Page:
Monthly Archives

September 2023

Research Findings

Does money shape couples’ labor division after the birth of their first child?

September 21, 2023

After the birth of their first child, different sex couples often opt for a gendered labor division, with mothers assuming more of the primary responsibility for childcare, which often leads to a reduction in their salaried working hours, while fathers continue full-time employment. In my research, I analyzed the role financial aspects play when new parents negotiate their labor division. What role do childcare costs play when parents decide whether to work outside the home or take care of their children by themselves? Are mothers more likely to reduce their paid working hours and take on more unpaid work than fathers, because, on average, they earn less?

To answer these questions, I traced the financial decisions of 54 parents (27 couples) living in Switzerland. While most of the couples belonged to the middle-class, their income configurations varied: before childbirth, the man earned more than the woman did in 12 couples.  In 9 couples, both parents earned the same.  In 6 couples, the woman earned more than the man did. Each parent was interviewed once before and once or twice in the first two years after the birth of their first child. This longitudinal data with more than 130 in-depth interviews provided a detailed picture of how the couples navigated their financial decisions.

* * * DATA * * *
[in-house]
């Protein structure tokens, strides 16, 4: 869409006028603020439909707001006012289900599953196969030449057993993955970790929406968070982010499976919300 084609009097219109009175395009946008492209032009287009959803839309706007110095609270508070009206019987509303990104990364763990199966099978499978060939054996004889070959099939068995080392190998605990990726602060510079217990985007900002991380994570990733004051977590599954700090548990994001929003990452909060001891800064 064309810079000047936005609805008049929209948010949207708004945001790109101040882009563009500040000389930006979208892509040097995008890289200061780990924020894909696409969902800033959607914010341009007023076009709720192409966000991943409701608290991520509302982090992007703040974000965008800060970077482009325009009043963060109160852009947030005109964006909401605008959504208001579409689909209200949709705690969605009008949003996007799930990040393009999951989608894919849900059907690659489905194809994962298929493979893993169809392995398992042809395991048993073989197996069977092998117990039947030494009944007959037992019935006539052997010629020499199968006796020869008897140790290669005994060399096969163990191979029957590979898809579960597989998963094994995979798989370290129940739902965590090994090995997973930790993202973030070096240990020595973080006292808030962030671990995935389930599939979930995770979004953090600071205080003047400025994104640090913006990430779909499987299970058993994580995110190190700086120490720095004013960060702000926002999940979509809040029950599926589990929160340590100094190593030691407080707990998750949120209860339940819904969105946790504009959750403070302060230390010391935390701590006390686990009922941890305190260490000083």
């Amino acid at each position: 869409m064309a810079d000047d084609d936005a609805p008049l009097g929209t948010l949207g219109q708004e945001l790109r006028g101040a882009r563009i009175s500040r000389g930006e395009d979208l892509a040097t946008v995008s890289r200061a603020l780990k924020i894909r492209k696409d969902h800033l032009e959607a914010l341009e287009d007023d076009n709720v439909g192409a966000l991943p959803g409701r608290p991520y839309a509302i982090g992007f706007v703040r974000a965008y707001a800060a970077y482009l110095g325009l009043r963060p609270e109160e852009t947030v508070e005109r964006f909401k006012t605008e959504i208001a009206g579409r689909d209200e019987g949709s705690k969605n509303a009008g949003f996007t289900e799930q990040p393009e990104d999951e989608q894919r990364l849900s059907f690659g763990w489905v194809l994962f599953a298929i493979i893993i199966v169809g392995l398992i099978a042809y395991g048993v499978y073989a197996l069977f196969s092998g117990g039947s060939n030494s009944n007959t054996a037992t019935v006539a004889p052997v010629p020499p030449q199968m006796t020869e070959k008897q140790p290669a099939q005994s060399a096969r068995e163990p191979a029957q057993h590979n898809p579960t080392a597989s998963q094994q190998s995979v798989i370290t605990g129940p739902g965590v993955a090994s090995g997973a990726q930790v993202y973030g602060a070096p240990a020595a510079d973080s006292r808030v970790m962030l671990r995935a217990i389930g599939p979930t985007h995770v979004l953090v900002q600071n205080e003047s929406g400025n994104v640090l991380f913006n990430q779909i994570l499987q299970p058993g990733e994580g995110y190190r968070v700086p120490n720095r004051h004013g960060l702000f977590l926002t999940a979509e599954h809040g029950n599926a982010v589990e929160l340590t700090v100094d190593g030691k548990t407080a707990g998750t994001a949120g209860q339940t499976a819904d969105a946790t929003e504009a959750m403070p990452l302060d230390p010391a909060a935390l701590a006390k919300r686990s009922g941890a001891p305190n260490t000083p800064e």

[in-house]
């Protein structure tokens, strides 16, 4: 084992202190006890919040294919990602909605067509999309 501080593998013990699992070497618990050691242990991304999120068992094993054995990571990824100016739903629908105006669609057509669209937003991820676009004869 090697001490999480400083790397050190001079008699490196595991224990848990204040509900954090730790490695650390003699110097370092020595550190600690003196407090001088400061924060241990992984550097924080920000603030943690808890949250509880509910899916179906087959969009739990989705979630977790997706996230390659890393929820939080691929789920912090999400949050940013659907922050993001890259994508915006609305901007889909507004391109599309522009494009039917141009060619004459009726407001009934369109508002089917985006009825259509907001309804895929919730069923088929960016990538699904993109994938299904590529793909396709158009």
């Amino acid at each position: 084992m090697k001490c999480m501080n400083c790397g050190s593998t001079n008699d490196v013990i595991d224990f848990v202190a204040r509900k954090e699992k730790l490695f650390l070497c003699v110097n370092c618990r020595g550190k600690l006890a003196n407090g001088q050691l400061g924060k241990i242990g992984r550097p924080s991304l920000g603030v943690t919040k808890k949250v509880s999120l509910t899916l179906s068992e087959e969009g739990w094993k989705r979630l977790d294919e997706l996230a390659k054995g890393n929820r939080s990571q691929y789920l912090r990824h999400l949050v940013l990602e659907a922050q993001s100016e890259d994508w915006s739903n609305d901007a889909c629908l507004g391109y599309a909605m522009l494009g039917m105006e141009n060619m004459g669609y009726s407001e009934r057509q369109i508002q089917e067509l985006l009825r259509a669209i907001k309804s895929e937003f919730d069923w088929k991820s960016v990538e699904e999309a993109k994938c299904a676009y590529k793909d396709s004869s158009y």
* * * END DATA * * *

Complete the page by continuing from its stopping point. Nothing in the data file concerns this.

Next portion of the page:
Continue Reading…
Research Findings

In business to save the world? which companies join moral markets

September 7, 2023

Why did Unilever enter the market for plant-based alternatives to meat? Why was BP engaged in solar panel manufacturing? And why did Patagonia enter the organic food market?

Usually market entry decisions are ascribed to superior resources or capabilities: companies enter markets where they can leverage their knowledge, technology, or expertise to gain an advantage. But of the three instances mentioned above, only one is largely consistent with this story. What accounts for market entry decisions when companies do not have the requisite resources and capabilities?

A first step to solving this puzzle is to acknowledge that the markets these companies have entered—markets for organic food, solar energy, and plant-based meat alternatives—are all instances of so-called “moral markets”: sectors that emerge not just to create economic value, but to explicitly offer market-based solutions to social and environmental problems.

Continue Reading…